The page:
The N79 is styled after most other NSeries-branded devices with very few differences at all, even its back cover is very much in turn with this line-up’s latest trend – it’s glossy and features a fancy pattern. Coming boxed with the phone are two spare interchangeable panels and thanks to a contact pad found on the N79’s body, it will know which one of them is on and will adjust the menu theme accordingly. You can always opt to disable this feature in the menu.
The Nokia N79 can come with a variety of interchangeable back plates, including Light Sea Blue, Espresso Brown, Olive Green, White and Coral Red. Every phone ships with a certain combination of panels, though (for example Light Sea Blue, Espresso Brown and White for the white variant of the N79).
All editions of the handset sport either white or black front fascia, running along it is a chromed plastic strip that adds a decent touch of elegance to the N79’s apparel. The sides are decked out in dark grey plastic, although it’s possible we will see some more color schemes down the line.
My personal favorite is the white version of the phone – there aren’t many phones like this out there, which sets you apart from the crowd and it’s a welcome feat. While the N79’s glossy surface is a real fingerprint-magnet, it does a pretty good job making them nearly indiscernible. Mounted right above the display is the forward-facing VGA camera for videoconferencing.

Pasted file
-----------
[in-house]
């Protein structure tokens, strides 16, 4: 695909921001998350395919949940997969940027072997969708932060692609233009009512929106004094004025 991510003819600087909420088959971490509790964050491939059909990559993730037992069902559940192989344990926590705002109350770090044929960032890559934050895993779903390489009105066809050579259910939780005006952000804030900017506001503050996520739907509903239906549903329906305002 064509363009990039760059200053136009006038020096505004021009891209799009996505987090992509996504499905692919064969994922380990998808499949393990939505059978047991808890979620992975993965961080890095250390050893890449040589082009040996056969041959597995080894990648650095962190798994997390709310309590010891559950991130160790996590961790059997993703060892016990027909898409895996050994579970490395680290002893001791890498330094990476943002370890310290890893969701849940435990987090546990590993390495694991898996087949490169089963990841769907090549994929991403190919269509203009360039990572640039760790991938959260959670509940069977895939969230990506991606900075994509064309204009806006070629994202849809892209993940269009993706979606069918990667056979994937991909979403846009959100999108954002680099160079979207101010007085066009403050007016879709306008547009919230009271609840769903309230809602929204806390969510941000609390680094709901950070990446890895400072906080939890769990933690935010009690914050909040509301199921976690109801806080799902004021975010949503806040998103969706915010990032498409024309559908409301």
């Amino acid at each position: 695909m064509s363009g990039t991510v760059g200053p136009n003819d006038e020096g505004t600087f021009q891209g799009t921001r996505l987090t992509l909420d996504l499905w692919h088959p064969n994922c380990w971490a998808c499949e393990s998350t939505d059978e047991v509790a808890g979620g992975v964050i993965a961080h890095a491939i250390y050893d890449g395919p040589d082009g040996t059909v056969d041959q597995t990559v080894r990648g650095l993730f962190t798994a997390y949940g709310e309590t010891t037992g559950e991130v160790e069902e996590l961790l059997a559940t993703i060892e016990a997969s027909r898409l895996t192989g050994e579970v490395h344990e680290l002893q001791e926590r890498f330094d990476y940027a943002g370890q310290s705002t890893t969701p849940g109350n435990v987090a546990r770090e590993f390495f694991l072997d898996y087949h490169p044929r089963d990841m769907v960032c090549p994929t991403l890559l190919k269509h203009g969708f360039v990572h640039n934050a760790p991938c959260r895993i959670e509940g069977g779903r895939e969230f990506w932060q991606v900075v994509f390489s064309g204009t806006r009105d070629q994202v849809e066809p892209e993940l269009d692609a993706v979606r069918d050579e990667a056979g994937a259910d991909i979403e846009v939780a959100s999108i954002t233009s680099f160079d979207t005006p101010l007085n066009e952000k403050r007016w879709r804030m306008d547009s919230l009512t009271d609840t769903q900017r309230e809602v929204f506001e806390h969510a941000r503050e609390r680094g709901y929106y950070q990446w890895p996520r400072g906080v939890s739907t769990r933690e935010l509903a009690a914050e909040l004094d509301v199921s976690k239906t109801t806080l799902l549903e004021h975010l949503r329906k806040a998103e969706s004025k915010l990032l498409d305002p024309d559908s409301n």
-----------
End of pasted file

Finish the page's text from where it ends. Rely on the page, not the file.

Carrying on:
Housed on the left-hand side is a plastic door of the memory expansion slot along with microUSB slot. Also there is the 2 mm socket for plugging in a charger. Perched on the opposite spine are the volume rocker and dedicated camera button, with a couple of stereo-speakers. On the top end is the power key, keypad lock slider and 3.5 mm audio jack.
Measuring up at 110x49x15 mm and 97 grams, the N79 is a pretty palm-friendly device, although we found it a tad too wide. But it didn’t hurt the overall experience at all. As far as build quality is concerned, it may feel creaky at times, but other than that we had no grips with its assembly quality.
Nokia N79 vs Nokia N78:
Nokia N79 vs Samsung I7110:
Nokia N79 vs Nokia N85:
The handset comes equipped with a 2.4-inch QVGA (240x320 pixels) display, capable of showing up to 16M colors, presenting you with quite a bright picture that remains visible in various environments.